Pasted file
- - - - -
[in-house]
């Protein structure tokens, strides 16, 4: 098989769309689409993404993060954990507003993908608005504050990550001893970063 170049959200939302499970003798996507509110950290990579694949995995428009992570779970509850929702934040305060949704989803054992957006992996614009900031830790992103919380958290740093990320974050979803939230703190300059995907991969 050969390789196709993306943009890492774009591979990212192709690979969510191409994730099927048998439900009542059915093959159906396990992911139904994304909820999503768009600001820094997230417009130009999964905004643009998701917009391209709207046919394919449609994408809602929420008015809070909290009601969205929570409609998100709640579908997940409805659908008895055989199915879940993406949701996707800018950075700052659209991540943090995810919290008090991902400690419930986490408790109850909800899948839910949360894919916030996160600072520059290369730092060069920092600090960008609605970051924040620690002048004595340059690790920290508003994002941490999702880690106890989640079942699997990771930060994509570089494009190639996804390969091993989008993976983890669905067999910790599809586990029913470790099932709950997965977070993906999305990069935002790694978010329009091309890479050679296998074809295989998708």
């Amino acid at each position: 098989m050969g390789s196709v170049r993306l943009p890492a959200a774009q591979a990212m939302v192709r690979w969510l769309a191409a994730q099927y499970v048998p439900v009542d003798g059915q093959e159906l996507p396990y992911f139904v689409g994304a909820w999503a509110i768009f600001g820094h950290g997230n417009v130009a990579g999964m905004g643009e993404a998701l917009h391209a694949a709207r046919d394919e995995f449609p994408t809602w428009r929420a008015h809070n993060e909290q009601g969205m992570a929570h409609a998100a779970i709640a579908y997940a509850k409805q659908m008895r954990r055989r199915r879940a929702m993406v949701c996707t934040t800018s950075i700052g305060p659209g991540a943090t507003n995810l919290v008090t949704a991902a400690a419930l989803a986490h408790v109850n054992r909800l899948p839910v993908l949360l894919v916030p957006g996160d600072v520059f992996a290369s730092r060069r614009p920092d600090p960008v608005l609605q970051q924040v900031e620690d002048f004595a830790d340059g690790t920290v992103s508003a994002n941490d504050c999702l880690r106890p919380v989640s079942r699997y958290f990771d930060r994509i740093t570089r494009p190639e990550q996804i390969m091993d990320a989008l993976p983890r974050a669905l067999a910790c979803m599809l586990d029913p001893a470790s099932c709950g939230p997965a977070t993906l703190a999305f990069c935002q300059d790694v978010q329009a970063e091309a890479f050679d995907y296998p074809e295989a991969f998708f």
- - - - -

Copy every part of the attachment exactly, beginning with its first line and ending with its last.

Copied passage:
[in-house]
């Protein structure tokens, strides 16, 4: 098989769309689409993404993060954990507003993908608005504050990550001893970063 170049959200939302499970003798996507509110950290990579694949995995428009992570779970509850929702934040305060949704989803054992957006992996614009900031830790992103919380958290740093990320974050979803939230703190300059995907991969 050969390789196709993306943009890492774009591979990212192709690979969510191409994730099927048998439900009542059915093959159906396990992911139904994304909820999503768009600001820094997230417009130009999964905004643009998701917009391209709207046919394919449609994408809602929420008015809070909290009601969205929570409609998100709640579908997940409805659908008895055989199915879940993406949701996707800018950075700052659209991540943090995810919290008090991902400690419930986490408790109850909800899948839910949360894919916030996160600072520059290369730092060069920092600090960008609605970051924040620690002048004595340059690790920290508003994002941490999702880690106890989640079942699997990771930060994509570089494009190639996804390969091993989008993976983890669905067999910790599809586990029913470790099932709950997965977070993906999305990069935002790694978010329009091309890479050679296998074809295989998708």
């Amino acid at each position: 098989m050969g390789s196709v170049r993306l943009p890492a959200a774009q591979a990212m939302v192709r690979w969510l769309a191409a994730q099927y499970v048998p439900v009542d003798g059915q093959e159906l996507p396990y992911f139904v689409g994304a909820w999503a509110i768009f600001g820094h950290g997230n417009v130009a990579g999964m905004g643009e993404a998701l917009h391209a694949a709207r046919d394919e995995f449609p994408t809602w428009r929420a008015h809070n993060e909290q009601g969205m992570a929570h409609a998100a779970i709640a579908y997940a509850k409805q659908m008895r954990r055989r199915r879940a929702m993406v949701c996707t934040t800018s950075i700052g305060p659209g991540a943090t507003n995810l919290v008090t949704a991902a400690a419930l989803a986490h408790v109850n054992r909800l899948p839910v993908l949360l894919v916030p957006g996160d600072v520059f992996a290369s730092r060069r614009p920092d600090p960008v608005l609605q970051q924040v900031e620690d002048f004595a830790d340059g690790t920290v992103s508003a994002n941490d504050c999702l880690r106890p919380v989640s079942r699997y958290f990771d930060r994509i740093t570089r494009p190639e990550q996804i390969m091993d990320a989008l993976p983890r974050a669905l067999a910790c979803m599809l586990d029913p001893a470790s099932c709950g939230p997965a977070t993906l703190a999305f990069c935002q300059d790694v978010q329009a970063e091309a890479f050679d995907y296998p074809e295989a991969f998708f």